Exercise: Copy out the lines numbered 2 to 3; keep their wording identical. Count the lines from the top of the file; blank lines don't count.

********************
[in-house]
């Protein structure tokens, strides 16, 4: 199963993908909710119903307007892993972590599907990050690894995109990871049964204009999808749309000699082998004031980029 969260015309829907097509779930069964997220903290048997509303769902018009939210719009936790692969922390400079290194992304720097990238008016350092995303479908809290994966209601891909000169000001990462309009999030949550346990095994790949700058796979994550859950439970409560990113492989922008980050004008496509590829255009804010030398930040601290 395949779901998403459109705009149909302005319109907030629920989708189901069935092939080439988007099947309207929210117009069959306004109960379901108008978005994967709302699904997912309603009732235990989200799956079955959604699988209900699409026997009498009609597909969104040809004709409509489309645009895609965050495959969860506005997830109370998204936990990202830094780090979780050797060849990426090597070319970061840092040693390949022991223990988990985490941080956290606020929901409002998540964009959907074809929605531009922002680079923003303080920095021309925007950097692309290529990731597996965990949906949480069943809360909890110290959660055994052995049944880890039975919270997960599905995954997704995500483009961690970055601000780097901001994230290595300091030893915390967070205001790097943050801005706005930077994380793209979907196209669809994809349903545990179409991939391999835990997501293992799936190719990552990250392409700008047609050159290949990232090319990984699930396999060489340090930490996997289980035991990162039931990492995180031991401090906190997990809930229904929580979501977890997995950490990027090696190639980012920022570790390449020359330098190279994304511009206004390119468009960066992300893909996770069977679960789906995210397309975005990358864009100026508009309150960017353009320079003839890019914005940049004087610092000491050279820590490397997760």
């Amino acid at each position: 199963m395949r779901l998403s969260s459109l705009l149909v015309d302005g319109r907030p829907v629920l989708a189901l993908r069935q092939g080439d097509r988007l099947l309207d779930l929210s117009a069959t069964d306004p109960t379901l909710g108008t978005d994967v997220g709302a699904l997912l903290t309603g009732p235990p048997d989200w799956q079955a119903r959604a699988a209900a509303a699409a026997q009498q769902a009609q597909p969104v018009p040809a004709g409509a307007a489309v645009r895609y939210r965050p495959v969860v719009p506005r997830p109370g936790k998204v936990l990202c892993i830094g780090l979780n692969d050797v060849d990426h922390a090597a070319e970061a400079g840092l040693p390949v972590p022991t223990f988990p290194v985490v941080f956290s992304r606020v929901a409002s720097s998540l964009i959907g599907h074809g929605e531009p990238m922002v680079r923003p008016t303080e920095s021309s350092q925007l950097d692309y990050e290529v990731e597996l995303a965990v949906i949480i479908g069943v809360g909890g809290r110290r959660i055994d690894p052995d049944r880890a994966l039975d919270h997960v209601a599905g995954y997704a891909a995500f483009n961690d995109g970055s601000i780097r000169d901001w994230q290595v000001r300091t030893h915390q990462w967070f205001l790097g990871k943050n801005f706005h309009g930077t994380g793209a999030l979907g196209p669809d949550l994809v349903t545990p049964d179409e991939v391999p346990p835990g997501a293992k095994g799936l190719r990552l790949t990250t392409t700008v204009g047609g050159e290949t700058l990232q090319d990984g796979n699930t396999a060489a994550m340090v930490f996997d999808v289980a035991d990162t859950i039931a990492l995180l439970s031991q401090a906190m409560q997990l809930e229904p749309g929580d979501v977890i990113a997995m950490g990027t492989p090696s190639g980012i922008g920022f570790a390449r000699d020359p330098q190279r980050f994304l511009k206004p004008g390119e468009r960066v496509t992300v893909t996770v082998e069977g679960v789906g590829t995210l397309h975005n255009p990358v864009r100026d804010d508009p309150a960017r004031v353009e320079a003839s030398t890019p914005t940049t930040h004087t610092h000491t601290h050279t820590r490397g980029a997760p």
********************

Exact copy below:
């Protein structure tokens, strides 16, 4: 199963993908909710119903307007892993972590599907990050690894995109990871049964204009999808749309000699082998004031980029 969260015309829907097509779930069964997220903290048997509303769902018009939210719009936790692969922390400079290194992304720097990238008016350092995303479908809290994966209601891909000169000001990462309009999030949550346990095994790949700058796979994550859950439970409560990113492989922008980050004008496509590829255009804010030398930040601290 395949779901998403459109705009149909302005319109907030629920989708189901069935092939080439988007099947309207929210117009069959306004109960379901108008978005994967709302699904997912309603009732235990989200799956079955959604699988209900699409026997009498009609597909969104040809004709409509489309645009895609965050495959969860506005997830109370998204936990990202830094780090979780050797060849990426090597070319970061840092040693390949022991223990988990985490941080956290606020929901409002998540964009959907074809929605531009922002680079923003303080920095021309925007950097692309290529990731597996965990949906949480069943809360909890110290959660055994052995049944880890039975919270997960599905995954997704995500483009961690970055601000780097901001994230290595300091030893915390967070205001790097943050801005706005930077994380793209979907196209669809994809349903545990179409991939391999835990997501293992799936190719990552990250392409700008047609050159290949990232090319990984699930396999060489340090930490996997289980035991990162039931990492995180031991401090906190997990809930229904929580979501977890997995950490990027090696190639980012920022570790390449020359330098190279994304511009206004390119468009960066992300893909996770069977679960789906995210397309975005990358864009100026508009309150960017353009320079003839890019914005940049004087610092000491050279820590490397997760």
């Amino acid at each position: 199963m395949r779901l998403s969260s459109l705009l149909v015309d302005g319109r907030p829907v629920l989708a189901l993908r069935q092939g080439d097509r988007l099947l309207d779930l929210s117009a069959t069964d306004p109960t379901l909710g108008t978005d994967v997220g709302a699904l997912l903290t309603g009732p235990p048997d989200w799956q079955a119903r959604a699988a209900a509303a699409a026997q009498q769902a009609q597909p969104v018009p040809a004709g409509a307007a489309v645009r895609y939210r965050p495959v969860v719009p506005r997830p109370g936790k998204v936990l990202c892993i830094g780090l979780n692969d050797v060849d990426h922390a090597a070319e970061a400079g840092l040693p390949v972590p022991t223990f988990p290194v985490v941080f956290s992304r606020v929901a409002s720097s998540l964009i959907g599907h074809g929605e531009p990238m922002v680079r923003p008016t303080e920095s021309s350092q925007l950097d692309y990050e290529v990731e597996l995303a965990v949906i949480i479908g069943v809360g909890g809290r110290r959660i055994d690894p052995d049944r880890a994966l039975d919270h997960v209601a599905g995954y997704a891909a995500f483009n961690d995109g970055s601000i780097r000169d901001w994230q290595v000001r300091t030893h915390q990462w967070f205001l790097g990871k943050n801005f706005h309009g930077t994380g793209a999030l979907g196209p669809d949550l994809v349903t545990p049964d179409e991939v391999p346990p835990g997501a293992k095994g799936l190719r990552l790949t990250t392409t700008v204009g047609g050159e290949t700058l990232q090319d990984g796979n699930t396999a060489a994550m340090v930490f996997d999808v289980a035991d990162t859950i039931a990492l995180l439970s031991q401090a906190m409560q997990l809930e229904p749309g929580d979501v977890i990113a997995m950490g990027t492989p090696s190639g980012i922008g920022f570790a390449r000699d020359p330098q190279r980050f994304l511009k206004p004008g390119e468009r960066v496509t992300v893909t996770v082998e069977g679960v789906g590829t995210l397309h975005n255009p990358v864009r100026d804010d508009p309150a960017r004031v353009e320079a003839s030398t890019p914005t940049t930040h004087t610092h000491t601290h050279t820590r490397g980029a997760p």